Son of John Morton (Senior) and Mary Archer, John Morton was born in Pennsylvania in 1725. Both sides of Morton’s family came to Pennsylvania from Sweden and Finland. His father passed the same year as John’s birth, and his mother remarried, becoming Mrs. John Sketchley. His stepfather provided John with a well rounded education, including reading, math, surveying skills, and moral training. Morton was known to assist his neighbors with legal matters and property disputes.
He was elected to the Pennsylvania Assembly in 1756, where he served for a decade. Later, he was appointed as sheriff of Chester County, Pennsylvania. After serving in that position honorably for several years, he returned to the Pennsylvania Assembly. In addition, being a Justice of the Peace, the presiding Judge of the Court of General Quarters Session, and Associate Justice of the Supreme Court of Pennsylvania marked his twenty year service to Pennsylvania.
As part of the Pennsylvania Assembly, Morton was a delegate to the Stamp Act Congress, Speaker of the Pennsylvania Assembly, delegate to the First Continental Congress, delegate to the Second Continental Congress. During his service to the delegation to the Second Continental Congress, Robert Morris and John Dickinson absented themselves for proceedings. “With Willing and Humphreys voting ‘nay’ and with Franklin and James Wilson voting ‘aye,’ it fell upon John Morton to cast the deciding vote for independence, and he did so on July 4, 1776. He returned to the statehouse on August 2, to affix his name to the Declaration of Independence. It is said that Pennsylvania, because of John Morton’s deciding vote is nicknamed the “Keystone State”. For without Pennsylvania’s vote for independence the probability of it being adopted was doubtful. In 1776 and 1777 John Morton became Chairman of the Committee of the Whole and was heavily involved in writing the Articles of Confederation, the new nation’s first form of government. Unfortunately, he did not live to see his efforts realized.” (The Society of the Descendants of the Signers of the Declaration of Independence)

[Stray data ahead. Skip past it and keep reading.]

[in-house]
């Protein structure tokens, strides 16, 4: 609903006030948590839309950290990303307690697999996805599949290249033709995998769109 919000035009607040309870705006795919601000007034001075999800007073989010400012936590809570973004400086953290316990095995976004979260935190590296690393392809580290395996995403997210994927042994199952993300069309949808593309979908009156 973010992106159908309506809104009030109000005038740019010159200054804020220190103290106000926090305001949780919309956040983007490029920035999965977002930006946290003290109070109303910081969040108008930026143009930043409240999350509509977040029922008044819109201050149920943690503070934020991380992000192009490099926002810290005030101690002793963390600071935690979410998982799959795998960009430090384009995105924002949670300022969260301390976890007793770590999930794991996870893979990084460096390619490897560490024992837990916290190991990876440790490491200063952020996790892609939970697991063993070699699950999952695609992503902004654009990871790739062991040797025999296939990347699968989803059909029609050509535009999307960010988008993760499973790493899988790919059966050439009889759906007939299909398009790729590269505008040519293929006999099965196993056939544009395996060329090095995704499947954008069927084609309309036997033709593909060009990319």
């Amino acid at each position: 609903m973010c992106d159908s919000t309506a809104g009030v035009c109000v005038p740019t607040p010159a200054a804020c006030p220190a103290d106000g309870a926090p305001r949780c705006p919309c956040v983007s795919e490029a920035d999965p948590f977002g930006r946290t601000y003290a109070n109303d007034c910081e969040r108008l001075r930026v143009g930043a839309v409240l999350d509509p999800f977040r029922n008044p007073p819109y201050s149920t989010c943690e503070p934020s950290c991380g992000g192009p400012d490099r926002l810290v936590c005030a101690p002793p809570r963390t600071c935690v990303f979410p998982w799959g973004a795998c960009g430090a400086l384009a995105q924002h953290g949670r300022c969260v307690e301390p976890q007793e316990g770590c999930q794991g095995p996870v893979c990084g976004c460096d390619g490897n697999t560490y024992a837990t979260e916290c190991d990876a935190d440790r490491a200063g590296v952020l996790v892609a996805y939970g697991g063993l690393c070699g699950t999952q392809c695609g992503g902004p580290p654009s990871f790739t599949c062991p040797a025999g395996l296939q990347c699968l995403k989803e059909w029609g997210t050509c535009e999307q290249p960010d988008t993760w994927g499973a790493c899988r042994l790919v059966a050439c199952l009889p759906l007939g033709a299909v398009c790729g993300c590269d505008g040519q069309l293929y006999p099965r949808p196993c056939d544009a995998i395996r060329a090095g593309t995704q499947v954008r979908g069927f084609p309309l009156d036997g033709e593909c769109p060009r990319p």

According to Denise Kiernan and Joseph D’Agnest in Signing Their Lives Away, “Back home in his district, Morton was unpopular because of what he’d done. A sensitive man, he was said to be deeply affected by his neighbors’ ostracism. About nine months after signing, Morton became sick. His birth and death dates are disputed, but he was probably about fifty-two years old at his death. His historical ‘first’ is a sad one: He was the first signer of all fifty-six to pass away.” He likely died of tuberculosis before the Articles of Confederation were ratified. He was buried in St. Paul’s Burying Ground (also known as the Old Swedish Burial Ground) in the city of Chester, Pennsylvania.
“During his long tenure as a public official of Pennsylvania he was also heavily involved in St. Paul’s Episcopal Church in Chester as well as in the Swedish church. When John Morton died he was buried St. Paul’s Church yard. Two and a half months after Morton’s death on June 18, 1777, Benjamin Rush wrote a letter to Anthony Wayne in which he discussed problems concerning the state’s new Constitution. In that letter he wrote ‘Honest John Morton, your old correspondent, it is said, died of grief at the prospect of the misery he foresaw would be brought upon Pennsylvania by her present form of government.’ Many historians have misinterpreted this quote as a rejection of his [Morton’s] vote for independence as well as his signing of the Declaration of Independence. A careful reading of the entire letter deals with Pennsylvania’s new form of government, and this new government is about which John Morton was referring. Also, there is a claim that John Morton had a death bed scene in which he purportedly said ‘tell them that they will live to see the hour when they shall acknowledge it to have been the most glorious service that I ever rendered my country.’ This alleged quote began to appear sometime in the early 1900’s. However, there is no factual foundation for this alleged quote made by him.” (The Society of the Descendants of the Signers of the Declaration of Independence) Even so, those words are engraved on the obelisk over his grave.